Don WillisDon Willis

MA in Sociology | 2013 | Assistant Professor at the University of Arkansas at Little Rock


Why did you choose to purse an MA in Sociology at the UofA?

I was a sociology major as an undergraduate and knew that I was interested in this field. After completing my BA in sociology at UCA, I took a year off to volunteer with Heifer Int./AmeriCorps and do a little research on graduate school programs. The University of Arkansas Sociology Department stood out to me as a program where I would have a lot of opportunities to get engaged with applied sociological research that impacted the surrounding community. That applied element paired with an amazing faculty with a variety of teaching and research interests made the decision to choose the sociology graduate program at U of A an easy one.


What did you do upon graduating from the MA in Sociology program?

After completing the MA program, I began working towards my PhD in sociology at the University of Missouri - Columbia. I recently completed that degree and have taken an assistant professor position at the University of Arkansas at Little Rock.


What is your greatest professional accomplishment?

If I had to point to one single accomplishment that I am most proud of, it would be the students who I have helped inspire to go on to graduate school. I have instructed, mentored, and supported through letters of recommendation several students who have been accepted into prestigious graduate programs, including Washington University in St. Louis. While research is extremely important to me, there have been few experiences as rewarding as watching students develop their sociological imaginations and then seeing their excitement when they've been accepted into a great graduate program.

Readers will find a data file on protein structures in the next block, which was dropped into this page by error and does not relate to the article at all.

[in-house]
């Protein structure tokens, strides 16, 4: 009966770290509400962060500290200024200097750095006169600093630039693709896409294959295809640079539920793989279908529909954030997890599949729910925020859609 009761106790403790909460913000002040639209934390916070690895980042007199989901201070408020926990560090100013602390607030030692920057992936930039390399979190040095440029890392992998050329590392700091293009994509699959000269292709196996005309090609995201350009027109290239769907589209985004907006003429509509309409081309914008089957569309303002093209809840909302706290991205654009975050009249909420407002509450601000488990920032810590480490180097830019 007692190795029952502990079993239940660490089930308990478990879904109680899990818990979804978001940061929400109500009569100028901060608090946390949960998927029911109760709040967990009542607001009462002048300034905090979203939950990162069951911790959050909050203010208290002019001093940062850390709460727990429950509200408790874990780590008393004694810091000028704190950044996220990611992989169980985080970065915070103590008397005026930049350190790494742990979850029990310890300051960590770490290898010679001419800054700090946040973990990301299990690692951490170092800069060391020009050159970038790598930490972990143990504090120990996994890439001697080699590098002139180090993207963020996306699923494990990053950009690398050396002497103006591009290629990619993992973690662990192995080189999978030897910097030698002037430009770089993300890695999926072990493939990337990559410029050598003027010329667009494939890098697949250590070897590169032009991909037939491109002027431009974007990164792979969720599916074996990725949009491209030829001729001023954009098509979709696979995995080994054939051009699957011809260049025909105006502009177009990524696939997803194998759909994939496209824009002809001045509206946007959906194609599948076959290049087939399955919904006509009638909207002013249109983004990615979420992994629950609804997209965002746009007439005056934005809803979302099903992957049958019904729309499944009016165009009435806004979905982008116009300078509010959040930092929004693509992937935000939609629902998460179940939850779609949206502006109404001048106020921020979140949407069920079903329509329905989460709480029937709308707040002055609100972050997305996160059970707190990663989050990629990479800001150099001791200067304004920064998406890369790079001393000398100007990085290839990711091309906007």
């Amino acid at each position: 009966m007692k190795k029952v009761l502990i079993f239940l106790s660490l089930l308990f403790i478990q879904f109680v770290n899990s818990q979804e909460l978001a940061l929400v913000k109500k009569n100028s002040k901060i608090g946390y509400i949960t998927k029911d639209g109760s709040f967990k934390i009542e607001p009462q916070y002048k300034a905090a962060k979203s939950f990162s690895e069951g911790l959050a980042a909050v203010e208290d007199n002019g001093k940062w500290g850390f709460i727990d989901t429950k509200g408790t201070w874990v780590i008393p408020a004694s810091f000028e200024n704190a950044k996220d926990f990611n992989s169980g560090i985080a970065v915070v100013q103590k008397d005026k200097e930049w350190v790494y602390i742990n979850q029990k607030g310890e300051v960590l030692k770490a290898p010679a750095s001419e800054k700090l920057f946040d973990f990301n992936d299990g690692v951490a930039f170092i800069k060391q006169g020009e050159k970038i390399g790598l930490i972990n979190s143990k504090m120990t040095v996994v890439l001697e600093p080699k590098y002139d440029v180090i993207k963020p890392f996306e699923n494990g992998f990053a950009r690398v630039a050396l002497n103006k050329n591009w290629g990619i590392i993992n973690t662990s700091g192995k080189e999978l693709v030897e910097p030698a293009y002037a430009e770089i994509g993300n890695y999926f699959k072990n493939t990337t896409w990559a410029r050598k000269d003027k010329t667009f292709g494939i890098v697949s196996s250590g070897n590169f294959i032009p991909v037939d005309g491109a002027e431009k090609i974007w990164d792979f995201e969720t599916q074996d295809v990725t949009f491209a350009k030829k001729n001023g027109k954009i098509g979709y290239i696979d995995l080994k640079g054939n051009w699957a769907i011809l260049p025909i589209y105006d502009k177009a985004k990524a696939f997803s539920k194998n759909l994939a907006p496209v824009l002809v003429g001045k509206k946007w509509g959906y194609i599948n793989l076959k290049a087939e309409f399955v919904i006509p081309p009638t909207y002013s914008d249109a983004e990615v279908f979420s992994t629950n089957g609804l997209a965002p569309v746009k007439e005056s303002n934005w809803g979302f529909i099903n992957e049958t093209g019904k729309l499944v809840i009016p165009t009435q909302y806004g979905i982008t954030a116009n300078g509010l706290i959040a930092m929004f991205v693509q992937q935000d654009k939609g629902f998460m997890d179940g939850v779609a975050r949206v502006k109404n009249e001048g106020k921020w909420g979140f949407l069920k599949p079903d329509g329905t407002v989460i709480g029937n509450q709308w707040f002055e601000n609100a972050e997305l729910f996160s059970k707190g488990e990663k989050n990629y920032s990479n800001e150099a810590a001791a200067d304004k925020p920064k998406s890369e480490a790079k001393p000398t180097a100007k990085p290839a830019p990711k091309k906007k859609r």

How did your education in the MA Sociology Program prepare you for what you are doing today?

The MA in Sociology provided me a set of theoretical and empirical tools that helped me develop interesting sociological questions and subsequently design research to answer those questions. Furthermore, coursework helped me develop a sense of pedagogical styles that I felt worked well for offering these same tools to future students of my own. All of these are skills that I continue to use today as an assistant profess of sociology.


What advice would you give current students or recent graduates interested in pursuing a career in your field?

Get involved in research as soon as possible. If you didn't come in with a research question of your own, this will help you develop one. Spend as much time with your professors as you can. They aren't just knowledgeable about their areas of research, they hold important cultural and institutional knowledge that you can't find in a handbook or by Googling. Ask the questions you feel embarrassed to ask. If a professor asks if you'd like to get involved with their research or another project, do it even if you feel like you are not totally sure what you are doing--you'll mess up, but you'll learn. Cherish any time you have to just sit and read. Finally, try to get a clear idea of what you want from the program and do your best to work with mentors/advisors to make the program suit your goals. Those goals aren't the same for everyone, so its crucial for you to communicate your goals to the faculty you will be working with.